The actual act of playing Alan Wake was already boring in 2010. By today’s standards, it’s a legitimate slog. A good 40% of certain levels consist of just jogging through the woods or down a road, and Alan can only run for about five seconds without slowing down and huffing for air — a relatable trait, from one writer to another, but not the kind of thing that makes for fun gameplay.
Thankfully, the game's tense romps through its misty Washington pine forests remain just as nerve-wracking as they did all those years ago. This is a remaster that looks every bit as stunning as I remember, and while it's a shame Alan Wake Remastered hasn't utilised HDR or ray tracing for Alan's trusty torchlight, Remedy's talent for saturating their play spaces with a deep sense of swirling dread is right up there with the horror greats, negating the need for fancy lighting effects to do the heavy lifting. Its dense treeline sways and creaks in the darkness, while the combination of its thick, billowing fog and ominous sound design signal pockets of danger where the game's possessed foes, known as The Taken, lurk in the undergrowth. Day-time scenes look a little ropier under the harsh light of the sun, but they're still welcome moments of relief where you can breathe easy again.
The darkness infiltrates anything it can to stop you, controlling mobs of axe-wielding “Taken” or attempting to mulch Alan by possessing farming machinery, like some deranged Lovecraftian Wurzels cover band. You fight back by training Alan’s battery-guzzling flashlight on foes, scorching out the darkness before finishing the job with rusty hunting rifles and revolvers.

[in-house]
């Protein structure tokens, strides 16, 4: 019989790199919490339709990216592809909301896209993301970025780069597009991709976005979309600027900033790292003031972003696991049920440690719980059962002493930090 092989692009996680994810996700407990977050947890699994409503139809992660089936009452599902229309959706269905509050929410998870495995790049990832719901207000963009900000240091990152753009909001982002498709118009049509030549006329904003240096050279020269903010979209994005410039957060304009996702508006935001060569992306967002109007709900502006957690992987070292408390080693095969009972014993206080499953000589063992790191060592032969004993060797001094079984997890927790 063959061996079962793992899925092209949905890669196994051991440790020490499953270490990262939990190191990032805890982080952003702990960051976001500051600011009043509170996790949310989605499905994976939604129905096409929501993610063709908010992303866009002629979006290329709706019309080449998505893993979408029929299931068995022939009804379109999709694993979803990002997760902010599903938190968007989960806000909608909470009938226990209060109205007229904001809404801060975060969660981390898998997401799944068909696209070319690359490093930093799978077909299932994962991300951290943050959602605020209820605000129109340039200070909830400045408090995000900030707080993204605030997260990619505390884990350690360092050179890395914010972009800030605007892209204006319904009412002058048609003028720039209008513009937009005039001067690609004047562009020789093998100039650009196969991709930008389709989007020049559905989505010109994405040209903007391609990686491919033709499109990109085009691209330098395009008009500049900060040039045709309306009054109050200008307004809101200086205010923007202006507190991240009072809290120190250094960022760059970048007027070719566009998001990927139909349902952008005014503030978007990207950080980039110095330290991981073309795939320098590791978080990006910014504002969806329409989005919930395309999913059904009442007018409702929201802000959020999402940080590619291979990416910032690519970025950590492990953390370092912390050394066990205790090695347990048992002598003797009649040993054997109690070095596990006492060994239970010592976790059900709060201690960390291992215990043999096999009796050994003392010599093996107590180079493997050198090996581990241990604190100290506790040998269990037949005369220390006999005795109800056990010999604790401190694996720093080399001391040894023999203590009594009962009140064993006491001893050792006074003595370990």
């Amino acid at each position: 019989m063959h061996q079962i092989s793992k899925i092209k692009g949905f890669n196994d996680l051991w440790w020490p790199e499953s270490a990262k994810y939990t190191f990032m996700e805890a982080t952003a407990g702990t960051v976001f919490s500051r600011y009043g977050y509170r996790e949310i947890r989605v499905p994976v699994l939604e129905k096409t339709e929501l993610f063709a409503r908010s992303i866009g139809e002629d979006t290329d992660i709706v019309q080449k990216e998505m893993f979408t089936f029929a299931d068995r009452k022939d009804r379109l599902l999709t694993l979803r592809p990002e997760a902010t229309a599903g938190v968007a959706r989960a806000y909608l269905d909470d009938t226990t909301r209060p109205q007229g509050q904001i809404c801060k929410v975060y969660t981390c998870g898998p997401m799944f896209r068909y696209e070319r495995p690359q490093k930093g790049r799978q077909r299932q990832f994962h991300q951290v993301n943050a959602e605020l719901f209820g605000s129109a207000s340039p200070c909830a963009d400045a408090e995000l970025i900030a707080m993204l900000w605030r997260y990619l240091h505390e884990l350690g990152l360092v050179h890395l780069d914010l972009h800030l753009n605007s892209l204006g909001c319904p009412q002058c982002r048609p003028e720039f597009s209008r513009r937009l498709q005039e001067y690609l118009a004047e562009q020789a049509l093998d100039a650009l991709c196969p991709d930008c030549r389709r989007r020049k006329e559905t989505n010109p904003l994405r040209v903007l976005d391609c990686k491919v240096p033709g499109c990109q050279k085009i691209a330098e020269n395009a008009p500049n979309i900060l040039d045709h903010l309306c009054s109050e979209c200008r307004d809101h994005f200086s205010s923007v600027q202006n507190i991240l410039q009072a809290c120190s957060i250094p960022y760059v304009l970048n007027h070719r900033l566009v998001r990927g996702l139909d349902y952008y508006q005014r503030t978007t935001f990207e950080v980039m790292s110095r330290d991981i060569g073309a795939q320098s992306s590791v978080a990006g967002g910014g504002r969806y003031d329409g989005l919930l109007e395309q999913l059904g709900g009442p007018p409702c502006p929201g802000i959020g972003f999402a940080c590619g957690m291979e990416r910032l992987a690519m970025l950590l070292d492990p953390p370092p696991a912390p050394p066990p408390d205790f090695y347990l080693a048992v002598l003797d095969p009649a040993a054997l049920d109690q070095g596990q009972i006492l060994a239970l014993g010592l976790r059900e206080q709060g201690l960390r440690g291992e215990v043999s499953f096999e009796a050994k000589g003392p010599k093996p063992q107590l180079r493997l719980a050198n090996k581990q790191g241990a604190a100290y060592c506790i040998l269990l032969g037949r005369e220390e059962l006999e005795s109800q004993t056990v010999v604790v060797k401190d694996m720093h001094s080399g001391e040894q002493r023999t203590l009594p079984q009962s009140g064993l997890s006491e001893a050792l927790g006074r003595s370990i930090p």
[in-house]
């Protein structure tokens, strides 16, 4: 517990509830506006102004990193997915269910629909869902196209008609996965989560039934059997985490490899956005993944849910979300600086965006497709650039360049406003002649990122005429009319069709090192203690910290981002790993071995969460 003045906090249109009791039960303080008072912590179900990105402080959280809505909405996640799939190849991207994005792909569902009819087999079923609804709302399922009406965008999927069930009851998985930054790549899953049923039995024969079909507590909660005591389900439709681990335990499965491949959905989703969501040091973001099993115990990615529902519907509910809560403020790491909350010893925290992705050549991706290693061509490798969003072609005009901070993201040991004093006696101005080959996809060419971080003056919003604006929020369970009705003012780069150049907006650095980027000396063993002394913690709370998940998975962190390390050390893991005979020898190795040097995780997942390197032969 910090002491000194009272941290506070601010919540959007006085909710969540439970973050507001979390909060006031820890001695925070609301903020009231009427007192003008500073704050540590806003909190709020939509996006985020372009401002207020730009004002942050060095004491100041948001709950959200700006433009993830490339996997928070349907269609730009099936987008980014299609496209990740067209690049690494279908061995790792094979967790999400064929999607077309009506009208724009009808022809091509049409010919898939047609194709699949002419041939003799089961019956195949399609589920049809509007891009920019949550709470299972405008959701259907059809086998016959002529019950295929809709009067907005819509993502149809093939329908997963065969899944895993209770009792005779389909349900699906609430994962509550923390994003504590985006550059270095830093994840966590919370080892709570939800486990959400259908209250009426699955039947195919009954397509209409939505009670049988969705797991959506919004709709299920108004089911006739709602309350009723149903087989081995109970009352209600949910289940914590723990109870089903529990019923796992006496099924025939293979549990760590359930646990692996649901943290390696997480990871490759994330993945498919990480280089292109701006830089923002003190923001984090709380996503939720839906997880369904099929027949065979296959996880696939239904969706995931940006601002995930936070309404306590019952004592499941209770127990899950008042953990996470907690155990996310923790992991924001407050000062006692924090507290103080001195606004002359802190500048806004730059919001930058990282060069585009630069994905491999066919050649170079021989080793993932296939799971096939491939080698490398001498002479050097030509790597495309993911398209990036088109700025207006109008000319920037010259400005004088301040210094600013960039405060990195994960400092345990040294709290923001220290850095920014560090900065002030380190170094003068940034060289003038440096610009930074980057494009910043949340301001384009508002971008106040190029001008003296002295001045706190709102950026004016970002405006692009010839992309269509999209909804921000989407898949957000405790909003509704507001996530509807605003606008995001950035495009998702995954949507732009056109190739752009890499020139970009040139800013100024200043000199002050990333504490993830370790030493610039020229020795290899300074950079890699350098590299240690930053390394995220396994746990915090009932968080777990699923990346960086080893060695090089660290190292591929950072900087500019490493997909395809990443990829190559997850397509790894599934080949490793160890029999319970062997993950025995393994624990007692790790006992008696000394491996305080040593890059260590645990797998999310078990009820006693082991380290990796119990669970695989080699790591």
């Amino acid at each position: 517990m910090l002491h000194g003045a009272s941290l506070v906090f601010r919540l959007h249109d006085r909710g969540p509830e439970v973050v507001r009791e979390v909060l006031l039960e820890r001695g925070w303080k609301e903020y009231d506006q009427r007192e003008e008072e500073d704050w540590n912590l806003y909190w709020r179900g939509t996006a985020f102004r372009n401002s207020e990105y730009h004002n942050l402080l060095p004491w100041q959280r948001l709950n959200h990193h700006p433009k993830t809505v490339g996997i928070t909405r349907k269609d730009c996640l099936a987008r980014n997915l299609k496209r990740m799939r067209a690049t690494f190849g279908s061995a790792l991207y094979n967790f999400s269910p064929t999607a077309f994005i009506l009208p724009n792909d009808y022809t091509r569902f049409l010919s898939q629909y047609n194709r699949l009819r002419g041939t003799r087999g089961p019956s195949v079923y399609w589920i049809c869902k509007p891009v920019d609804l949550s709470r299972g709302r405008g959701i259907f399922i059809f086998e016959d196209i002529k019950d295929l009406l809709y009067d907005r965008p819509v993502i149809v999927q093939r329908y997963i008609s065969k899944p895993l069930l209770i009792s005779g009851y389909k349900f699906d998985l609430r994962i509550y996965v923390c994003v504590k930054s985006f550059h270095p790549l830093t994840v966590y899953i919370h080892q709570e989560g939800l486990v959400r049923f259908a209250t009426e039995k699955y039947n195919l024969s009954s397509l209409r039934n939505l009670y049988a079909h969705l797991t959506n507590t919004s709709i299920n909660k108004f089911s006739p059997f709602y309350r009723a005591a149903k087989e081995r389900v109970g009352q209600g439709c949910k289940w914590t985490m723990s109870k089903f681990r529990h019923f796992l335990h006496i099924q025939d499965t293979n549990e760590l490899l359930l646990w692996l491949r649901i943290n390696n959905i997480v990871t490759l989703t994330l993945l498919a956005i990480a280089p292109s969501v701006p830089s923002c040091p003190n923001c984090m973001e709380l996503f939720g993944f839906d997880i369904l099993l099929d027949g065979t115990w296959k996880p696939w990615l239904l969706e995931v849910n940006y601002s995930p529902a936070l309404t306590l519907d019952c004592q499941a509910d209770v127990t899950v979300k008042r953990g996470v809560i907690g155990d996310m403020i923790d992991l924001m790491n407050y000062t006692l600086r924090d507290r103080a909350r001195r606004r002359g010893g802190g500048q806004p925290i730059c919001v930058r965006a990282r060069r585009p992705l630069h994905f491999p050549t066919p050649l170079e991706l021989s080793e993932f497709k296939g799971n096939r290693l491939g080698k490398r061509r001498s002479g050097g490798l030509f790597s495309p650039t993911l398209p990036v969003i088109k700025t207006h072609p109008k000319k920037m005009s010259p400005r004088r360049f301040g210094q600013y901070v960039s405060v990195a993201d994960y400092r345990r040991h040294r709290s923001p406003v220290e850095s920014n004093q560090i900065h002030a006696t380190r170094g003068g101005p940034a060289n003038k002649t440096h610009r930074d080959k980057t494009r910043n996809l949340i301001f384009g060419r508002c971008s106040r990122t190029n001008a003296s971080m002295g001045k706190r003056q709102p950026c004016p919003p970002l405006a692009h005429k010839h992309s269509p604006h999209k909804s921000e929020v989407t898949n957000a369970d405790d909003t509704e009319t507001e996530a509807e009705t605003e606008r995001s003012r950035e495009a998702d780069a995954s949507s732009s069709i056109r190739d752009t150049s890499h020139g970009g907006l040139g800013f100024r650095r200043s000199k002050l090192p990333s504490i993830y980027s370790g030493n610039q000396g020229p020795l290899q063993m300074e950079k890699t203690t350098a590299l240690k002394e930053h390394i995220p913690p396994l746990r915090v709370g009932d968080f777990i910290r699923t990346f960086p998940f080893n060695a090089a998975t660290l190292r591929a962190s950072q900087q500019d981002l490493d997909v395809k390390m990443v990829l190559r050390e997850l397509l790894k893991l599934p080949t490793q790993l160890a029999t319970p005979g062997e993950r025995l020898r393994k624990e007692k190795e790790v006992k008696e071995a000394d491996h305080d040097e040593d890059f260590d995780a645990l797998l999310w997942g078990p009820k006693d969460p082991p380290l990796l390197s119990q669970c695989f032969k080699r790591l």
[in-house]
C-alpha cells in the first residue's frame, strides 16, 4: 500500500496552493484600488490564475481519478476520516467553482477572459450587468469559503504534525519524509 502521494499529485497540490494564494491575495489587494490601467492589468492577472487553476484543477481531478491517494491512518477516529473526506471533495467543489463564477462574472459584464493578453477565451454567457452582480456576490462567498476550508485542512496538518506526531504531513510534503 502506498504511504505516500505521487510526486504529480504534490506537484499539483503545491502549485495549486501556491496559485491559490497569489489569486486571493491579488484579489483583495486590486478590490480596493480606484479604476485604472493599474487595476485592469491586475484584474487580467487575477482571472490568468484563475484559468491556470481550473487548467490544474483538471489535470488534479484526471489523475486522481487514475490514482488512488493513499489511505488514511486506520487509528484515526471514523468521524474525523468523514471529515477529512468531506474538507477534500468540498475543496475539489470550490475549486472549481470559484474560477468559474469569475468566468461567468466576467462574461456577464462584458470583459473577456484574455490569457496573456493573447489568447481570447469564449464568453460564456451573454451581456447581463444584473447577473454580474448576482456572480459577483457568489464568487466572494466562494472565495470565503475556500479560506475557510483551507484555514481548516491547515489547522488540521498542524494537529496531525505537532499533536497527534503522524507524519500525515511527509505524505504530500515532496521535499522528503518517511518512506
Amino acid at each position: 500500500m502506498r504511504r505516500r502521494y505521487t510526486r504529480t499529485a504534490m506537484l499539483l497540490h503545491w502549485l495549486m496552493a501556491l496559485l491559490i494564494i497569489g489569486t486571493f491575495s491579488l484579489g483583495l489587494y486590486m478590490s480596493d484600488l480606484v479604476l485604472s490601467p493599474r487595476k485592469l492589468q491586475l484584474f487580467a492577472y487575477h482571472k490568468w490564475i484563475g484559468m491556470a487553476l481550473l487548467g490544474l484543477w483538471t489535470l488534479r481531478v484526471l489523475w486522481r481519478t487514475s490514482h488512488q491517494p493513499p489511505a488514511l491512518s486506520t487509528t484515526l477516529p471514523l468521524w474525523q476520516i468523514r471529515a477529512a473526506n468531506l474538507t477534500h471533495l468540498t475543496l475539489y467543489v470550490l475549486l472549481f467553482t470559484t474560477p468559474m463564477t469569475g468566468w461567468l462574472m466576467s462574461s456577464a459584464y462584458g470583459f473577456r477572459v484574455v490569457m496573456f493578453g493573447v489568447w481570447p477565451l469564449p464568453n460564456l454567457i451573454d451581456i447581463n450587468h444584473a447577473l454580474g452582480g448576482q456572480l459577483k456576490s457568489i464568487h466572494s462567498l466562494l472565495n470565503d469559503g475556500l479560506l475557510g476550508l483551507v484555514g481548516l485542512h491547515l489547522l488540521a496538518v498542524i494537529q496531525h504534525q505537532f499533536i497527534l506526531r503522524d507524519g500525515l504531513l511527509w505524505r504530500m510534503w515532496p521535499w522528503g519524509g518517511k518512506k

The Remaster doesn’t do Alan Wake many favors visually, either. Character faces don’t emote well at all and cutscenes tend to stutter in certain sections. The forests and surrounding backgrounds do look gorgeous, and are better at higher resolutions, but it highlights the rest of Alan Wake’s ugliness by comparison. In other words, there is no mistaking that this is an Xbox 360 game at its foundation.
Performance niggles aside, I'm still impressed by how much mileage Remedy manage to squeeze from their simple torch 'n' gun loop. Alec may not have been particularly enamoured with it at the time, but for me, the way Remedy naturally make players build up their toolsets from scratch in each of its six chapters (and sometimes multiple times within those chapters) means there's just enough uncertainty to help keep players on their toes.
Sadly, the tendency of remasters to value visual clarity over atmosphere surfaces here, sacrificing foggy claustrophobia for an occasionally bland fidelity. Still, both textures and vistas show noticeable improvements, so if looking back at the games of 2010 gives you eye-strain rather than warm nostalgic feels, this is your best bet. But Alan’s comeback book tour feels like it’s born more of obligation than inspiration.
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